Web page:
The Killen Trial and the Language of Racists

Sunday, June 26, 2005

The Killen Trial and the Language of Racists

It has been a few days since a judge sentenced Edgar Killen, the former Klansman, to 60 years in prison for the 1964 slayings of three civil rights workers in Mississippi. I have read a lot of articles on the case, including post-sentencing articles, but this New York Times article does the best job of painting a picture of the racism that existed in that era, the racism that lingers on, and the code language that helps to fuel it:
[Local newspaper owner Stanley] Dearman, who has long called for the killers to be brought to justice, is himself distantly connected to the case. Mr. Killen has said he was at a funeral home on the night of the killings. The visitation he attended was for the 4-year-old daughter of Carolyn Barrett, who is now Mr. Dearman's wife.

... Mrs. Dearman's brother, Harlan Majure, who was at the funeral home that night, testified for the defense on Monday that he saw Mr. Killen at the visitation, and that he thought the Klan was a peaceful organization that "did a lot of good."
Just for the sake of clarification, Majure wasn't saying in his testimony that he thought then (i.e., in 1964) that the Klan "did a lot of good" -- he thinks today that the Klan "did a lot of good."

Both the Klan and the racist Southerners who supported it actively or passively often inflamed passions against civil rights workers by designating them as "outsiders." (I guess the term "carpetbaggers" might have seemed slightly dated.) It's worth noting that Martin Luther King, Jr. wrote his eloquent 1963 letter from the Birmingham jail largely to counter local pastors' criticism about "outsiders coming in" to Brimingham.

This "outsider" theme was prevalent in '64, as the Times article explained:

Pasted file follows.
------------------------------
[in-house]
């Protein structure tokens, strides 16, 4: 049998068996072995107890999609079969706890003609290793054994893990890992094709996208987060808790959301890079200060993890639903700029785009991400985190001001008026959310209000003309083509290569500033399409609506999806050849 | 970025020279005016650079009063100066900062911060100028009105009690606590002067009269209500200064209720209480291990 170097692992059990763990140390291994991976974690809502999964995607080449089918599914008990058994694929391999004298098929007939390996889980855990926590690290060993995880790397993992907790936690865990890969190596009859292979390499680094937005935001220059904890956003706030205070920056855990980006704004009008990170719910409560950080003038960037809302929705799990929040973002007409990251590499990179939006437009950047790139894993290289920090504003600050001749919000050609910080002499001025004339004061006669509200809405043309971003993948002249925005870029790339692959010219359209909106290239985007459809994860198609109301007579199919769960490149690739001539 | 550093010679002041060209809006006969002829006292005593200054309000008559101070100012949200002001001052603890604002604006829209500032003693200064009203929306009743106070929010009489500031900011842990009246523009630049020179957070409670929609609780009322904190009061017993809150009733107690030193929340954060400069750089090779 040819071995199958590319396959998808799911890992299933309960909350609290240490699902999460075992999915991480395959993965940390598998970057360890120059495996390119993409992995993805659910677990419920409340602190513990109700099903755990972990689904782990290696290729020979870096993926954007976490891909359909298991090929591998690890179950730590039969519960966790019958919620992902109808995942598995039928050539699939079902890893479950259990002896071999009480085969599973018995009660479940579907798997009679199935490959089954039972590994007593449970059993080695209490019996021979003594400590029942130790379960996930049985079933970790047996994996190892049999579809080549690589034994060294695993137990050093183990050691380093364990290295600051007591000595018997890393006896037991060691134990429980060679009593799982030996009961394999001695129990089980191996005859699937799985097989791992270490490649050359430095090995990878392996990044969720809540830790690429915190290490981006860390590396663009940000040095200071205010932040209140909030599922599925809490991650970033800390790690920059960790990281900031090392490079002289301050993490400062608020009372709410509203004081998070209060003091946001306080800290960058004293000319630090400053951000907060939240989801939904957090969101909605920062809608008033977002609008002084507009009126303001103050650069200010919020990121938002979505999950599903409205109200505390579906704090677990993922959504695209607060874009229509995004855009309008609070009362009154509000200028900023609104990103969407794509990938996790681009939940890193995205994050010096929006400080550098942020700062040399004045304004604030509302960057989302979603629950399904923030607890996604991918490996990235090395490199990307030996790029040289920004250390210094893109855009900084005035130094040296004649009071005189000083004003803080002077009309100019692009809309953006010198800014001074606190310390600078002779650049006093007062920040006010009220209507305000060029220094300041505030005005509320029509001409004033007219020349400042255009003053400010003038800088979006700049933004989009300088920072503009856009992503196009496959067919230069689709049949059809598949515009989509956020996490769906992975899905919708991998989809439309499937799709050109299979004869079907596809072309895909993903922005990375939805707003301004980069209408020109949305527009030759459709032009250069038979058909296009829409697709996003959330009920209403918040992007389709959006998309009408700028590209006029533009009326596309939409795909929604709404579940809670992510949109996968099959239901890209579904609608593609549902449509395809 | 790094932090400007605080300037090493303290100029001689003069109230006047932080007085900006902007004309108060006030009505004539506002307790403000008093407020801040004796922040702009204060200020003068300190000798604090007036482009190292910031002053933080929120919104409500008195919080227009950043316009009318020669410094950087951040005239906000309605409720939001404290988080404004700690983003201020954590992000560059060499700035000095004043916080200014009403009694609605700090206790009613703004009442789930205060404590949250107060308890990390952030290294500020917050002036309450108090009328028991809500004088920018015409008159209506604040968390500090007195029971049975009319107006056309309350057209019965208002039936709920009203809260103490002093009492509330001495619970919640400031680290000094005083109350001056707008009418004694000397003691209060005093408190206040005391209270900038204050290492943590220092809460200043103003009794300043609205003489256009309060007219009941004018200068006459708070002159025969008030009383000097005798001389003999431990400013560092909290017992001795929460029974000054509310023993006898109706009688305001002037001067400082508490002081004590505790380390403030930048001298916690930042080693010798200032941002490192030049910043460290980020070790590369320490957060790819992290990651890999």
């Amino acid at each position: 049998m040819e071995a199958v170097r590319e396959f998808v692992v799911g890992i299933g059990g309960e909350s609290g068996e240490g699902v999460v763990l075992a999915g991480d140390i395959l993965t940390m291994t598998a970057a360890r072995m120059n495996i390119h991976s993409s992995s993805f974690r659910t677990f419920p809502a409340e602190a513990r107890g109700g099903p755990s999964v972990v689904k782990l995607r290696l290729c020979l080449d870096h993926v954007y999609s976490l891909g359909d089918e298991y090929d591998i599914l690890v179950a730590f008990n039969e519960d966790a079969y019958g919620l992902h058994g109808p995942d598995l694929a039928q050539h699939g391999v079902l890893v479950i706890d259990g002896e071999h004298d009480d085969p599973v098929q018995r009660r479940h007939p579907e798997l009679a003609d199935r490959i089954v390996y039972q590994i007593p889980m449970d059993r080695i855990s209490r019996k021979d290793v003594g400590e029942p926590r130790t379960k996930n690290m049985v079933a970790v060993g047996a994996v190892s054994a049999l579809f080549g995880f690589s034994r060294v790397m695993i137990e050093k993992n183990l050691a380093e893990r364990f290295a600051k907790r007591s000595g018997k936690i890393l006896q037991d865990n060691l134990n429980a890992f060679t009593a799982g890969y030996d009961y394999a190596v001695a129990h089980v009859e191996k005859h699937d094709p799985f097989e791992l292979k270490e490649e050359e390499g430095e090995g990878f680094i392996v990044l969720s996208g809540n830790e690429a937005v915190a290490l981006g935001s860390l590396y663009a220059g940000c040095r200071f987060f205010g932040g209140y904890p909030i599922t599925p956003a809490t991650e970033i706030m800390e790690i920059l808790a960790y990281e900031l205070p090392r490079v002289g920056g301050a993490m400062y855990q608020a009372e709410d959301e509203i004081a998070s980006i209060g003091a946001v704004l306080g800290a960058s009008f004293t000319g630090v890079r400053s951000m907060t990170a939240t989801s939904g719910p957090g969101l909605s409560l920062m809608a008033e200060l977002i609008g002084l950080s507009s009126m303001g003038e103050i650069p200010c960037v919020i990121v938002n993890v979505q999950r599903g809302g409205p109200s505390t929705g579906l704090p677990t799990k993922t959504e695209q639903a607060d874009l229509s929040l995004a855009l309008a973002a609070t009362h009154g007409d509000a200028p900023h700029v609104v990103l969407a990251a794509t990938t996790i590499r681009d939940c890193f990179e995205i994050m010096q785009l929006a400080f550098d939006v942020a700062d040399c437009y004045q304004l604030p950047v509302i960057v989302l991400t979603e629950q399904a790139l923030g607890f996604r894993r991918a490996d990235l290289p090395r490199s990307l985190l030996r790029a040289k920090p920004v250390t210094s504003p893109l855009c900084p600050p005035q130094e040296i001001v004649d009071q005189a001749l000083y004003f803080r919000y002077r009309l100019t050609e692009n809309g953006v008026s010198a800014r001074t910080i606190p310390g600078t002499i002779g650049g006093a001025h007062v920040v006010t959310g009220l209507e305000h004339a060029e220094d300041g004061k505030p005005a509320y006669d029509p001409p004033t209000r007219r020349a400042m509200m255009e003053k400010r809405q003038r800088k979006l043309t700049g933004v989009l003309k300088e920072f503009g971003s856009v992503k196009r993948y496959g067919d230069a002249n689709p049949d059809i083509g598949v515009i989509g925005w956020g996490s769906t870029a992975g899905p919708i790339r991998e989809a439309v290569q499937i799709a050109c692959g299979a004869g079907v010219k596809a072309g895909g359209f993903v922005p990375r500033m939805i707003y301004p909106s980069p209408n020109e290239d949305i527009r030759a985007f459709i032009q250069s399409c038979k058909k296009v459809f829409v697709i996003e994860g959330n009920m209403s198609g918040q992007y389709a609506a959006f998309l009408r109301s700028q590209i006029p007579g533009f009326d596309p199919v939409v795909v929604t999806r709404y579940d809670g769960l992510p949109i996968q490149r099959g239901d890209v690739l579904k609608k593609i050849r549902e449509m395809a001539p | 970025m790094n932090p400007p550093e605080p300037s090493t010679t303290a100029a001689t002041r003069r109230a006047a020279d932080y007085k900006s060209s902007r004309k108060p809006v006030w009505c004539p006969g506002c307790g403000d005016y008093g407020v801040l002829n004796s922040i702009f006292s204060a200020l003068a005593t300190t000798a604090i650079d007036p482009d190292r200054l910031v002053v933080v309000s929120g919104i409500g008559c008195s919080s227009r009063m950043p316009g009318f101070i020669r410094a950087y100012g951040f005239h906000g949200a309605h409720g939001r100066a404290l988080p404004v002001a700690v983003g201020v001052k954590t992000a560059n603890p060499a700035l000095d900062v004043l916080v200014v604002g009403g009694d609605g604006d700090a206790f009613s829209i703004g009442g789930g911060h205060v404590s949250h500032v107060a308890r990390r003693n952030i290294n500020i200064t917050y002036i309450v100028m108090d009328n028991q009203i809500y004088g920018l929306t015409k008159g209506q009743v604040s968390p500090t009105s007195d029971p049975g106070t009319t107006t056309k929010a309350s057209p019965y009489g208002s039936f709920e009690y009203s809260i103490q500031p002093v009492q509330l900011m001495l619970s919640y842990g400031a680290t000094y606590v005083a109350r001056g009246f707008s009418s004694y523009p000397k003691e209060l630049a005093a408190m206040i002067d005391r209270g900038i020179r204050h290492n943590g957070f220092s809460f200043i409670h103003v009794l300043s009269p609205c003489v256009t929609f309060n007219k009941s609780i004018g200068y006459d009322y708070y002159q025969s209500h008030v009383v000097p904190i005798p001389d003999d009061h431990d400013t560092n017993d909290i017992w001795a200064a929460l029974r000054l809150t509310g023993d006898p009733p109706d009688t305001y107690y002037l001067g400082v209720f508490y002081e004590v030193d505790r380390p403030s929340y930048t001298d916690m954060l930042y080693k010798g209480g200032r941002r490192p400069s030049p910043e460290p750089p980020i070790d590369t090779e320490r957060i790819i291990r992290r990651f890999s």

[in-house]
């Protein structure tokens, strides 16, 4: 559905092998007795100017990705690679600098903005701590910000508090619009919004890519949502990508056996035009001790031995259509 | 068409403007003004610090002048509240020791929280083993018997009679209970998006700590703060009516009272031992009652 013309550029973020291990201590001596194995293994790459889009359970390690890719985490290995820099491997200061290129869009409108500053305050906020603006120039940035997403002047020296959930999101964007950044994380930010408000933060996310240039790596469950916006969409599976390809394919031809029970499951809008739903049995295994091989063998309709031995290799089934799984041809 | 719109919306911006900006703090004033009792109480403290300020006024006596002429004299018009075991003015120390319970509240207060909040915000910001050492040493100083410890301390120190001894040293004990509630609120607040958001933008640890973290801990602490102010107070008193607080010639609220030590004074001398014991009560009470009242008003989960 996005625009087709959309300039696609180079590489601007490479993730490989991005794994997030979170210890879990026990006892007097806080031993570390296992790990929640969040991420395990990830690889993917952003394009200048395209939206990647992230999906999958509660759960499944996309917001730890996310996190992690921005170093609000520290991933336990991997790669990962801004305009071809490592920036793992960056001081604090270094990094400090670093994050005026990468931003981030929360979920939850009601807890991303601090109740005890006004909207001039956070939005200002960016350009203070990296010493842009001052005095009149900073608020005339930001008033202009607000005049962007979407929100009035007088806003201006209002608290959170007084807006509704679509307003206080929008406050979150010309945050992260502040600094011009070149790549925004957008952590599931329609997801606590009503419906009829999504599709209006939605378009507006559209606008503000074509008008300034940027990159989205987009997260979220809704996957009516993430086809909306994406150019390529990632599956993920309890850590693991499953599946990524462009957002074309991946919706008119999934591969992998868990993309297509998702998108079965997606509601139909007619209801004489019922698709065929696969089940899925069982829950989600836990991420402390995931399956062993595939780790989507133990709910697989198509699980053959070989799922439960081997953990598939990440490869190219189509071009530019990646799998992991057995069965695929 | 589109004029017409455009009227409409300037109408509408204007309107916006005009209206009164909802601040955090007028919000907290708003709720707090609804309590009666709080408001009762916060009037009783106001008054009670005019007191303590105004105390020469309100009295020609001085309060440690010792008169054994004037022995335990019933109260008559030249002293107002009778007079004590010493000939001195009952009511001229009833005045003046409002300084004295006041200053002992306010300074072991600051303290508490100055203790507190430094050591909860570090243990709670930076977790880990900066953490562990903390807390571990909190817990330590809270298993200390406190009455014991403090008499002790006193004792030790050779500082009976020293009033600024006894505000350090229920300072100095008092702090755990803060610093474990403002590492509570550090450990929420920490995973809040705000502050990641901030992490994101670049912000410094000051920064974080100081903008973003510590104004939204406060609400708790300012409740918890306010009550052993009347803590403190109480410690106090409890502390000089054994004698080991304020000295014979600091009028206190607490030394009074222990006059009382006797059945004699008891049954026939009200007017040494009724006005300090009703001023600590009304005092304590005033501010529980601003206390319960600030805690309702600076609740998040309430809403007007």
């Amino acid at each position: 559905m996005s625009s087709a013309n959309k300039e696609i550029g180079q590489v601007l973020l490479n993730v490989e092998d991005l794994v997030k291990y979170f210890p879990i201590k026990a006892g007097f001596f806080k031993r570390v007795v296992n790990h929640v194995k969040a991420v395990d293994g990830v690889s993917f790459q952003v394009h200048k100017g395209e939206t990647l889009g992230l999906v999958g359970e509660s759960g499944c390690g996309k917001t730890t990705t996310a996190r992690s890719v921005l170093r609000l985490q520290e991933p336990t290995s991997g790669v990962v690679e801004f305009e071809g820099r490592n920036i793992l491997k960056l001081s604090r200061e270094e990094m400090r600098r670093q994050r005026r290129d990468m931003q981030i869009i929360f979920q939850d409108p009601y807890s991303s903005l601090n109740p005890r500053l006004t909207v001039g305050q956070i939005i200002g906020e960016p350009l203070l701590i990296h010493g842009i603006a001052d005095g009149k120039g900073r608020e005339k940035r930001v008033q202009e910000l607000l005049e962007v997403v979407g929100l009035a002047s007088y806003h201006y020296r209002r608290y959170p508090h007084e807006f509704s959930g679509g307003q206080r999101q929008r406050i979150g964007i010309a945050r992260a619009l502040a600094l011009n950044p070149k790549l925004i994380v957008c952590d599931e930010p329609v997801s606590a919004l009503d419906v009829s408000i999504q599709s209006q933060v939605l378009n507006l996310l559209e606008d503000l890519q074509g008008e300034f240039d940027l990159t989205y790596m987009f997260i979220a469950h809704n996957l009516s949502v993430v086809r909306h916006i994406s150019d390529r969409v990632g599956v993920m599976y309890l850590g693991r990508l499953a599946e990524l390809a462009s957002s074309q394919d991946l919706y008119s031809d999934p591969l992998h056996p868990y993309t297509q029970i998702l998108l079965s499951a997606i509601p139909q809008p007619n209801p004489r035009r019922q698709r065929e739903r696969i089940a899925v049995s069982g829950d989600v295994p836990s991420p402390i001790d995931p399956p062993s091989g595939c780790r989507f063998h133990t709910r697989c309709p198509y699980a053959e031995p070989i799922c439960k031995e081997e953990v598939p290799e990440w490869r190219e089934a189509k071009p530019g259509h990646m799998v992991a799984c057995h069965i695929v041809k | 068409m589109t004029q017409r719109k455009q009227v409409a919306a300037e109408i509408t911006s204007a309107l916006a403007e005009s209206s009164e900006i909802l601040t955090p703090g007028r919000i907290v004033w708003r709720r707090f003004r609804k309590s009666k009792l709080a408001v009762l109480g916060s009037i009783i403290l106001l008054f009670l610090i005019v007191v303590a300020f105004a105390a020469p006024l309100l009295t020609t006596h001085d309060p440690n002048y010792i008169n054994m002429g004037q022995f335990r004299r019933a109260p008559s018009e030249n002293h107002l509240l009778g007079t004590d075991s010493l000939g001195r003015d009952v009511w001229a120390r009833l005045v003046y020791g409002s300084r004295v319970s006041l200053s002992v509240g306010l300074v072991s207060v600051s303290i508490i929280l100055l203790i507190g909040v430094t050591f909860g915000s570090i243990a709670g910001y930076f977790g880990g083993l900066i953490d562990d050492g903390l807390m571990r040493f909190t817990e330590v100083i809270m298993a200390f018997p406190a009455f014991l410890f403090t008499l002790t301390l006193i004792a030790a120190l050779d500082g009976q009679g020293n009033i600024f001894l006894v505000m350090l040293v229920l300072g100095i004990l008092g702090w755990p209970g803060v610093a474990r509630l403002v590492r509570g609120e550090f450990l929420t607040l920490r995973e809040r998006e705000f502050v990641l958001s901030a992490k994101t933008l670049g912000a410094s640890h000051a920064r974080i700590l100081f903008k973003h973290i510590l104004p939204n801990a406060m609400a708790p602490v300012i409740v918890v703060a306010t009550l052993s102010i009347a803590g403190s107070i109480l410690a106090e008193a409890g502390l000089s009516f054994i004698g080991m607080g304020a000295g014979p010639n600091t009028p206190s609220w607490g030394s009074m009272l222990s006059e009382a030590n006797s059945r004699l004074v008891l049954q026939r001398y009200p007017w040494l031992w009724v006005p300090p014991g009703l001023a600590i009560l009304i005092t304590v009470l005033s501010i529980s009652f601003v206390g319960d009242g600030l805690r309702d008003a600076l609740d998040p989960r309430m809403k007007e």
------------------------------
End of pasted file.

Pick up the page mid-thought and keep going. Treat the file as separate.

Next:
Editorials and news accounts from the 1960's portrayed the Freedom Riders and other civil rights supporters who came [to Mississippi] as unkempt intruders looking for trouble.

"A lot of people to justify things say, 'Oh, they were filthy,' " Mr. Dearman said, "and that seems to be all you need to say."

Deborah Posey, a (Neshoba County) resident, recalled that when she finally saw photos of Mr. Chaney, Mr. Goodman and Mr. Schwerner on a poster offering a reward for information about their disappearance, she was shocked at how well-groomed they were. "I was told, 'Well, they cleaned them up for the pictures,' " Ms. Posey said.
Sadly, Killen's defense attorneys picked right up where the White Citizens' Council left off, using this traditional tool of racism in the hopes that it would discredit certain witnesses in the eyes of the jurors:
Throughout the trial, the defense subtly underscored the fact that many involved in the case in 1964 were not from the area.

"You were one of the F.B.I. agents sent down here to investigate the civil rights cases?" a defense lawyer, James McIntyre, asked a retired F.B.I. agent during cross-examination.
Apparently, the prosecution felt that this "outsider" theme needed to be attacked head-on:
Before the trial began, the district attorney, Mark Duncan, extracted a promise from potential jurors. "Tell me you'll treat them like they were from here and were our neighbors," Mr. Duncan said.
But I thought this was the greatest irony from the Killen trial:
... many in the courtroom were indeed neighbors, their histories intertwined in births and funerals, weddings and business deals.

... Even the judge, Marcus Gordon, and the defendant, a preacher and sawmill operator, are connected; Mr. Killen presided at the funerals for Mr. Gordon's parents. No one has accused Judge Gordon of favoring the defense. Rather, people seem to accept such connections as inevitable in Neshoba County, with its population of only about 28,000.
And Judge Gordon's 60-year sentence for Killen strongly suggests that bigots' attempts to pit neighbors against demonized "outsiders" are no longer as potent as they once were.

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